No one in New Orleans would suggest that Katrina was a good thing for the city, but it’s clear that the natural disaster focused everyone on what they most love about the remarkable city and deepened their pride and commitment to moving it ahead.
Hopefully, it won’t take a wake-up call from the New Madrid fault to get us similarly directed. More than anything, New Orleans has taken all the research about talent and proven it in reality. And in doing it, it treated talent as a key economic development objective.
Too Important to be Confined
That’s why we are troubled by a report (we hope rumor) that is circulating that the talent component of Memphis Fast Forward will be moved to its PeopleFirst program. The latter has been the priority of Fast Forward that has taken the longest time to take shape or to attract consensus. We’ve heard that it may now take on a structure similar to Operative Safe Community with an executive director.
But back to talent, let’s say this clearly: it does not belong in PeopleFirst. Yes, there needs to be a talent thread to PeopleFirst, but the issue as a whole does not. We are at the bottom of the largest 51 metros and with 60% of a city’s success related to its percentage of college-educated workers, the development of more college graduates is crucial to our future success. But our challenge is greater than tweaking our educational or workforce system.
Talent is an over-arching objective and placing it in PeopleFirst is too constricting. Talent is an economic development priority, and if moved there, there is a real risk that educators and workforce experts will try to force its square peg into one of their preconceived round holes.
A few years ago, nobody in Memphis talked about talent attraction, retention, and development. Today, everyone does, but we have to make sure that it does not just become the latest buzzword with little strategic thinking about how to overcome the tough challenges that we face. Or that it becomes one strand of a larger program with the wrong context for the most effective action.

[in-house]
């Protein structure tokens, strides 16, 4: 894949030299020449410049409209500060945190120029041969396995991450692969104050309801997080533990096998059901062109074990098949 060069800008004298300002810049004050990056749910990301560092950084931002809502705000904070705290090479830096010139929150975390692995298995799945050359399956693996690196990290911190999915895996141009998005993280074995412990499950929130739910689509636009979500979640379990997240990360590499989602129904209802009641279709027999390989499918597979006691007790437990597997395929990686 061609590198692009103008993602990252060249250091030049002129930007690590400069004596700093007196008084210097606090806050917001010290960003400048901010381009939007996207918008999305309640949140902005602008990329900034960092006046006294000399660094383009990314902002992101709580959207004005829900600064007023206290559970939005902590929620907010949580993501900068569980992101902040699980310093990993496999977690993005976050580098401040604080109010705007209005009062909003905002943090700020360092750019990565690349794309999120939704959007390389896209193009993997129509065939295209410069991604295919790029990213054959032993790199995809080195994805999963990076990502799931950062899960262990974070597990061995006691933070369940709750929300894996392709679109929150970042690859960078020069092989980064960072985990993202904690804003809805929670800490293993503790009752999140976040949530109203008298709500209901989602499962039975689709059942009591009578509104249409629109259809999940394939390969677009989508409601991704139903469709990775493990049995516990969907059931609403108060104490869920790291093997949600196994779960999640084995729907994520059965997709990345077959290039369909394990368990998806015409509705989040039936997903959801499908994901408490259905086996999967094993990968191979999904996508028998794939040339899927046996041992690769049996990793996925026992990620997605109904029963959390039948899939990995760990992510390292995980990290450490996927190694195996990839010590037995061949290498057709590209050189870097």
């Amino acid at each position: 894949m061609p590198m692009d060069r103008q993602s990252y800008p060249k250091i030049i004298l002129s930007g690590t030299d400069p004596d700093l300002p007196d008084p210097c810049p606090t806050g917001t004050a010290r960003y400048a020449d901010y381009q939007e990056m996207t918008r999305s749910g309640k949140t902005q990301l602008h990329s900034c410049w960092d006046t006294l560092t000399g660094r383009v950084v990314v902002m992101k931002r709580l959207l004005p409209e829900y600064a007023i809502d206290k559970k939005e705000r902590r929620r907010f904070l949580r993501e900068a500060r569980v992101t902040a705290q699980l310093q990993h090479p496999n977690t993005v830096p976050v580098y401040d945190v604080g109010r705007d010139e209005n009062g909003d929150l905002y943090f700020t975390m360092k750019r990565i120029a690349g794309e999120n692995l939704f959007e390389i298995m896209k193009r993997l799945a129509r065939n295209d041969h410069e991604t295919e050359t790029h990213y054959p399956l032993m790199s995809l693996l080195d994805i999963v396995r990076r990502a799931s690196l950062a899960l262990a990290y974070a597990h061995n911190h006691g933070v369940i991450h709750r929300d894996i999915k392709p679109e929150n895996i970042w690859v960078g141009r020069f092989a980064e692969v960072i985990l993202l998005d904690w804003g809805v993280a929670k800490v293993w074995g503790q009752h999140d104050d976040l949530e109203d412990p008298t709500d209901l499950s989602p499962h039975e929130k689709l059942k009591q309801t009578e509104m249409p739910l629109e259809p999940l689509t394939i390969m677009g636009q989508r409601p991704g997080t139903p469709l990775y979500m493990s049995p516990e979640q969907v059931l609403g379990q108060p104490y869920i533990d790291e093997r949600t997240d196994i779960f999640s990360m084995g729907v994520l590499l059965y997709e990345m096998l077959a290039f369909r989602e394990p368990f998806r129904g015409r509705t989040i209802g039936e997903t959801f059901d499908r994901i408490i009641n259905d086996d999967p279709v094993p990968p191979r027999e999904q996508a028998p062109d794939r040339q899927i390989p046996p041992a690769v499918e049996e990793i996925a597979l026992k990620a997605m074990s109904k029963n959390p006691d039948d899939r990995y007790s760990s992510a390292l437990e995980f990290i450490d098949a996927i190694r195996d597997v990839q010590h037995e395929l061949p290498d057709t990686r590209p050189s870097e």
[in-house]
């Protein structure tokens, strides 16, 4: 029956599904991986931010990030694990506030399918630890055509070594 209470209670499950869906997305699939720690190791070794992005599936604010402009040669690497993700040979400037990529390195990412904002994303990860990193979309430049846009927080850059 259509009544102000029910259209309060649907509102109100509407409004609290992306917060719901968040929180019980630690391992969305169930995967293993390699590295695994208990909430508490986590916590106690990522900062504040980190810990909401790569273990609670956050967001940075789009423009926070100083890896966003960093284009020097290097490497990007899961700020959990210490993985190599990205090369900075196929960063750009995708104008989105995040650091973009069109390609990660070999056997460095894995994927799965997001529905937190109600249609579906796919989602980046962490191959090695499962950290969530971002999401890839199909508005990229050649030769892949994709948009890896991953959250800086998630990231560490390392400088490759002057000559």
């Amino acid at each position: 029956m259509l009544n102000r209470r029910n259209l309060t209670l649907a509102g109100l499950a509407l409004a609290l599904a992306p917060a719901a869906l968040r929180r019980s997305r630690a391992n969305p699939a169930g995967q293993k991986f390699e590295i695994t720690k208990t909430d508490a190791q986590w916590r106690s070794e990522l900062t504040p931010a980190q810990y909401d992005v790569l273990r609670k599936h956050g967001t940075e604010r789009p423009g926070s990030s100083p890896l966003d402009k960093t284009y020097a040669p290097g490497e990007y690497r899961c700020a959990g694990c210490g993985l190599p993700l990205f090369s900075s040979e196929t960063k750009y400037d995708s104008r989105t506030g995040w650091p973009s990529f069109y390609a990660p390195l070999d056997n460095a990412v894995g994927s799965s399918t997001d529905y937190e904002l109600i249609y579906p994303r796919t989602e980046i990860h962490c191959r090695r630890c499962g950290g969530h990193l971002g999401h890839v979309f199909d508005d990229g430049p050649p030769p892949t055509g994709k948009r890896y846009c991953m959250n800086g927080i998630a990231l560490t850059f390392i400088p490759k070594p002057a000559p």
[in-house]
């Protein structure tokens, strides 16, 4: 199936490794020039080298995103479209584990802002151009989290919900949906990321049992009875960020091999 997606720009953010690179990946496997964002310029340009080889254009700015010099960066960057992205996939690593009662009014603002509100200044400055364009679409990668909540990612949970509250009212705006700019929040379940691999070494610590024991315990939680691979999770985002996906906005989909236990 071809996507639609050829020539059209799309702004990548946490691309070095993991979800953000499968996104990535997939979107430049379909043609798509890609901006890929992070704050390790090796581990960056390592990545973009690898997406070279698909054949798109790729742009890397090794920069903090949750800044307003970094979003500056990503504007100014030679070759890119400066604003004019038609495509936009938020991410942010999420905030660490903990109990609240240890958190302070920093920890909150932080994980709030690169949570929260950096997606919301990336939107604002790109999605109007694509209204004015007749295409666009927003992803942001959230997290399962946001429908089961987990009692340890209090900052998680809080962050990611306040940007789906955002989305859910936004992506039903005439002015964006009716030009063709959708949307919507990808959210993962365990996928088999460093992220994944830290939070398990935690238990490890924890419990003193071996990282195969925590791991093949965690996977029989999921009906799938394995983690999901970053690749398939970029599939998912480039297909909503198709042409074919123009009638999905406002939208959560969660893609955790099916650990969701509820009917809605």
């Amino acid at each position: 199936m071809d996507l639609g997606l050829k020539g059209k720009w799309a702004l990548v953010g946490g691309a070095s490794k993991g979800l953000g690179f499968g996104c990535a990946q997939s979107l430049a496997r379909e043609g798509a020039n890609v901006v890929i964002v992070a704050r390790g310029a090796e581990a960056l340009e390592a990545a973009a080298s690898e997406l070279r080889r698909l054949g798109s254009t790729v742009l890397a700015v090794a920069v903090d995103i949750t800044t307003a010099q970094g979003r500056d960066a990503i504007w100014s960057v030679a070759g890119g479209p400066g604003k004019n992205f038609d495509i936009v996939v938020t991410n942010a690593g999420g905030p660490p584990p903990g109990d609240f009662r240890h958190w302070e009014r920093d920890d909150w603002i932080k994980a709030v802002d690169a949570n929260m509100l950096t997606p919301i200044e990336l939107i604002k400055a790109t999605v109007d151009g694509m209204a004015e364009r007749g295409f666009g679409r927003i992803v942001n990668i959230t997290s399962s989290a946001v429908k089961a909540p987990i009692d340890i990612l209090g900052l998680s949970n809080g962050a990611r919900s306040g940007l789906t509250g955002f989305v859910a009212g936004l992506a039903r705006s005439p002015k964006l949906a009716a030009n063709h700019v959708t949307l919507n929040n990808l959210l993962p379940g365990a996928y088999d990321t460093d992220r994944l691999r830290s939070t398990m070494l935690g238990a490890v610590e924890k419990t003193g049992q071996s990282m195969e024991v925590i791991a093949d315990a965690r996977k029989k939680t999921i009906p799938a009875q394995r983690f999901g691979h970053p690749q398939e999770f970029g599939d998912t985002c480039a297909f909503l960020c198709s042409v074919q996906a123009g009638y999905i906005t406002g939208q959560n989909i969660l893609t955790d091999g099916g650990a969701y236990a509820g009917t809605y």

PeopleFirst is a fine program and a vital priority for concentrating on education and workforce, but those areas provide a limited, and ultimately poor, lens for assessing our talent problem and finding the answers with the most impact to solve them. Already, Leadership Memphis has adopted the Talent Dividend as its overriding reason to exist, MPACT has more useful data about young professionals and what will keep them here than anyone, and Leadership Academy works hard to connect them so they put down roots in Memphis.
We suggest that rather than trying to concentrate on a single rifle shot approach to talent, our real hope for success is to continue our shotgun approach. We need more people working from more angles at more strategies, because we have a long, long way to go and it is way too early to think that there is a single program, even if it is PeopleFirst, that encompasses all that has to be done, that has all of the right players at the table, or has the broad grassroots support needed for success.
As we said, our greatest fear is that talent becomes simply another buzzword, just as regionalism did a decade ago. We blew that chance for true regionalism, but if we blow our chance to increase the presence of talent in Memphis, we have in a real sense blown our chances for the future.
That’s because talent is not just about education and workforce. Rather, it’s about startups because 25-34 year-olds are the most entrepreneurial generation in history. It’s about a creative ecosystem, it’s about high quality of place, it’s about minority entrepreneurs, and it’s about opportunities.
Because of this, it’s one of our toughest challenges, and we have to treat it the overriding city priority, not as social work, educational theory or workforce training enhancements. There’s so much riding on the right decision and we are lucky that Memphis Mayor AC Wharton and Shelby County Mayor Mark Luttrell have put a lot of their personal political equity into getting the issue of talent right.
They seem to understand that success is not about centralizing power or actions and the best leadership is about empowering the people already doing the work. As Mayor Wharton has aptly said, Memphis has no margin for error, and that’s why we hope that the mayors and others resist the temptation to tinker with what’s working and to deflate the energy of so many people who are producing results.